“I suddenly felt very, very alone,” Dima Bubnovskyi said as he recalled the heartbreaking moment last Friday when he saw his wife Sasha and their daughters Sofia, 6, and Mia, 2, walking down the street disappeared towards the Polish border.
They had to walk a few miles to get to safety, but he had to turn around and head back toward the danger. “All my instincts as a father should go with them, but martial law meant something else,” he said.
“We had spent this intense week together, fleeing the bombs and sleeping on the floors of safe houses, hiding for eight days in the basement of our home in Irpin, which had been under fire from day one – and now we were forced to close it say goodbye to each other.
“It’s hard to put my feelings into words, but it was like someone took away all the important things in my life. I told my girls that I loved them, that it wouldn’t be long before we were together, but inside I felt empty. I was afraid that I might never see her again, even as I tried desperately to hold on to hope.”
Dima, a 29-year-old computer science graduate, couldn’t risk returning to Irpin, so he drove to Truskavets, a town 90 km from the border in western Ukraine, where a friend’s 80-year-old mother took him in in her guest room – and where he is right now.
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Like all young Ukrainian men, Dima faced immediate conscription into the army, but it hasn’t happened yet.
“I admit that the thought of fighting at the front is very scary,” he said. “Of course I can put a gun in my arms and fight and just die – but I’m worried about my family’s future. There are many young men who are eager to fight the Russians, and even for them there are not enough weapons. In the meantime, I believe I can be more useful to my country by helping keep the economy running. Even our government says that those who can work should, because we have to support our economy and pay taxes, and that’s why there are a lot of men in western Ukraine working the same way I do right now.”
But Dima, an IT professional, has a hard time concentrating. He admitted: “I really miss my wife and kids and I’m struggling to focus. Last night I had a call with Sasha who told me that Mia cries a lot and really misses me and can’t understand why I can’t come with her. It broke my heart.”
He also worries about her house and the pets left behind.
“The last I heard was six days ago when Sasha’s father escaped from Irpin and lived somewhere in the middle of Ukraine. By that time, two of the houses on our street had been hit. We have a black labrador called Clode and a cat Lolita that we couldn’t take with us because there wasn’t room in the car, but Sasha’s dad left keys with a neighbor and I hope he was able to feed them. We are very proud of our home but we do not know if our beautiful home is still standing and if our beloved pets Claude and Lolita are alive or dead.”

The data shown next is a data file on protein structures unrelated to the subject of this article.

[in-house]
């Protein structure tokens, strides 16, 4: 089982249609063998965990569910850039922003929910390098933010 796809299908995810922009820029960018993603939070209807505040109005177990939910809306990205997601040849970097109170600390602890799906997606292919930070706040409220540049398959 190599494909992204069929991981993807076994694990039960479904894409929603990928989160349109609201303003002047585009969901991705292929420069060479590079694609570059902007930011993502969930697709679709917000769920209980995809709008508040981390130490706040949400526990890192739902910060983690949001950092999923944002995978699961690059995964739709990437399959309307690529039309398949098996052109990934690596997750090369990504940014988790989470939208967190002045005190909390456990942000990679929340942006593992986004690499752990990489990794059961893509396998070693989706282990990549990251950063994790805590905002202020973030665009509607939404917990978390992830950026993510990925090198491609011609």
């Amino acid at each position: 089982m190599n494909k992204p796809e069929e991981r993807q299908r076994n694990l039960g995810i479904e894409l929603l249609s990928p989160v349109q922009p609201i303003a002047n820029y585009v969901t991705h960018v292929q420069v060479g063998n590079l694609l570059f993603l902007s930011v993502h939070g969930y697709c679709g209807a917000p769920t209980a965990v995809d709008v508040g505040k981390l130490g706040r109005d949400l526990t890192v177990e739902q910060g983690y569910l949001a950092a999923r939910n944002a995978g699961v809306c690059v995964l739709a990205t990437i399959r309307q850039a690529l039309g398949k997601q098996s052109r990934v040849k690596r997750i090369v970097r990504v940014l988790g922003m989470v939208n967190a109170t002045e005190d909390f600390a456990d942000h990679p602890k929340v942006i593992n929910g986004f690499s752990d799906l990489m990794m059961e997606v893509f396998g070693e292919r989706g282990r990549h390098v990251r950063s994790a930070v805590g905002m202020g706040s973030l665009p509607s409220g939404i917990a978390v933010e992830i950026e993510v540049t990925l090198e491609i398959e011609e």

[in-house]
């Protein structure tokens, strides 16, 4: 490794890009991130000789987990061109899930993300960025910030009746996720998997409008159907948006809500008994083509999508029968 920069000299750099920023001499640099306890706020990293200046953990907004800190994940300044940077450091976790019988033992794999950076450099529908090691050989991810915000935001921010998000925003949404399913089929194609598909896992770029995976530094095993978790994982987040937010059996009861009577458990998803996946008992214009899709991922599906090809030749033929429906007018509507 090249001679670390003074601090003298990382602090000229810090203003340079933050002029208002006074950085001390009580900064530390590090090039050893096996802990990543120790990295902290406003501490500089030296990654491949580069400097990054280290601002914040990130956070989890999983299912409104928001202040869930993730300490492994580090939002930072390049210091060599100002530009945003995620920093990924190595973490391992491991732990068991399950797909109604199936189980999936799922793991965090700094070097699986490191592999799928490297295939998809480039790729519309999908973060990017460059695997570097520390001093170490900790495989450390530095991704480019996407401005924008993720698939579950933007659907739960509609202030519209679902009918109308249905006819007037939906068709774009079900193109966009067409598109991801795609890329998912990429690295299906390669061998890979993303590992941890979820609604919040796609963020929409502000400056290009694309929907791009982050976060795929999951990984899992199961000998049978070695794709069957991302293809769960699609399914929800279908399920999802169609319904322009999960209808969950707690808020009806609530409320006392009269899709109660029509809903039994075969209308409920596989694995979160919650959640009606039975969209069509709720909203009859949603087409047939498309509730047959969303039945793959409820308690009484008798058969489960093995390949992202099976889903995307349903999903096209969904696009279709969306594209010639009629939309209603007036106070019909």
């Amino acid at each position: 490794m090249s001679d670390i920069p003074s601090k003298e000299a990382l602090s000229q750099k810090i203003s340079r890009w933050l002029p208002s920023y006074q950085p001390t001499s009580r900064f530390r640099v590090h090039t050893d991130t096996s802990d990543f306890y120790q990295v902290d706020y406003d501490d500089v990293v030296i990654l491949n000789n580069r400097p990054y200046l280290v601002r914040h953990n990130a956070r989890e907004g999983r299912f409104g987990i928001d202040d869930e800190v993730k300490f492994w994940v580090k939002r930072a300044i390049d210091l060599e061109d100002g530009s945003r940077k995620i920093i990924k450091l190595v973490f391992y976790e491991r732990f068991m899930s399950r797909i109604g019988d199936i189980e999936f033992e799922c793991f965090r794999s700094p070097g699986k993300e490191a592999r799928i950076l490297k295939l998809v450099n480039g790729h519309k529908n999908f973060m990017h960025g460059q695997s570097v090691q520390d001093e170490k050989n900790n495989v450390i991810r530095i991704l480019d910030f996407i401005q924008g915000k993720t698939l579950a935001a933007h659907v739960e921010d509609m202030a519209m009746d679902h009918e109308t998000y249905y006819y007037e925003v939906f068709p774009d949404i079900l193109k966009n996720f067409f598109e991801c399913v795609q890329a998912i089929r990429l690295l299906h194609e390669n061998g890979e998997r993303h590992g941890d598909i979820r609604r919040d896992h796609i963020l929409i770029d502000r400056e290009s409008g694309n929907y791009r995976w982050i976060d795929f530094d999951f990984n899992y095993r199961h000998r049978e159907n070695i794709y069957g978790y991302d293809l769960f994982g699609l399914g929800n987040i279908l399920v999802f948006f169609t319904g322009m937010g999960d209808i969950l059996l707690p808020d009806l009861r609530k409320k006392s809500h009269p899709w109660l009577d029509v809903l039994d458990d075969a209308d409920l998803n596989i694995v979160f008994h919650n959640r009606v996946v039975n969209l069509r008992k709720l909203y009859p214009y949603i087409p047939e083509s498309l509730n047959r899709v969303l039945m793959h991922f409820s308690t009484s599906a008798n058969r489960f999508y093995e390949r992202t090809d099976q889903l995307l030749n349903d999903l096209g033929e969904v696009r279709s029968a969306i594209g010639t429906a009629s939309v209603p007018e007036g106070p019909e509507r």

Dima’s parents are divorced, but like his grandparents they live in Odessa and for the time being they all stay together. Western Ukraine still feels relatively safe, he said, despite air raid sirens going off “about four times a day.”
Since arriving in Truskavets, Dima has hardly been out, apart from going to the store once to stock up on groceries.
He said friends saw the article we published, which they shared widely, and he was grateful for it because it was a way to tell them what happened to them and show they were safe.
I told Dima how I met Sasha and his brave girls just a few hours after he left them. They recovered briefly from the freezing cold in a mother-child tent run by the Red Cross and Caritas at the Kroscienko border crossing.
I also said that we have launched a Refugees Welcome appeal to raise money for the Disasters Emergency Committee (DEC) Ukrainian humanitarian appeal, which supports 13 UK charities including the Red Cross, along with our sister title, the evening standardwe have raised over £300,000 so far.
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Sasha, he was happy to report, is safe and trying to get the girls into some sort of routine after traveling via Kraków to Koblentz in Germany, where she found a place to stay through a relative.
“The West, especially the Poles and the Germans, have been incredibly generous to us,” he said. “We will be forever grateful to them.”
He still thinks back to the shock they all felt on the day the war began. “It was the 19thth Sasha’s sister Anastasia’s birthday and we had baked her a wonderful cake. We had to cut the cake on the floor of the air raid shelter and shells and bombs could be heard outside. It was such a sad and scary way to start her 20th yearth Year.”
He added: “It has only been 21 days since the start of the war and our morale is high and Russian soldiers’ morale is low, so we believe there will be successful negotiations to end the war within the next two months.
Meanwhile, I look at the disaster for people stuck in Mariupol, where 2,500 people died, and that puts my personal situation into perspective. My family feels far away, but at least they are safe. Every evening we have a video call. Can’t wait to catch up on the same sofa. It’s so incredibly lonely without her.”
The Independent has a proud history of campaigning for the rights of the most vulnerable and we first ran our Refugees Welcome campaign during the war in Syria in 2015. Now we are renewing our campaign and launching this petition in the wake of the unfolding Ukraine crisis we urge the government to go further and faster to ensure aid is delivered. To learn more about our Refugees Welcome campaign, click here. to sign the petition click here. If you would like to donate, then please click here for our GoFundMe page.
https://www.independent.co.uk/news/world/europe/ukraine-father-war-russia-donate-b2038536.html ‘I suddenly felt very, very alone’: The plight of Ukrainians staying behind to fight Russia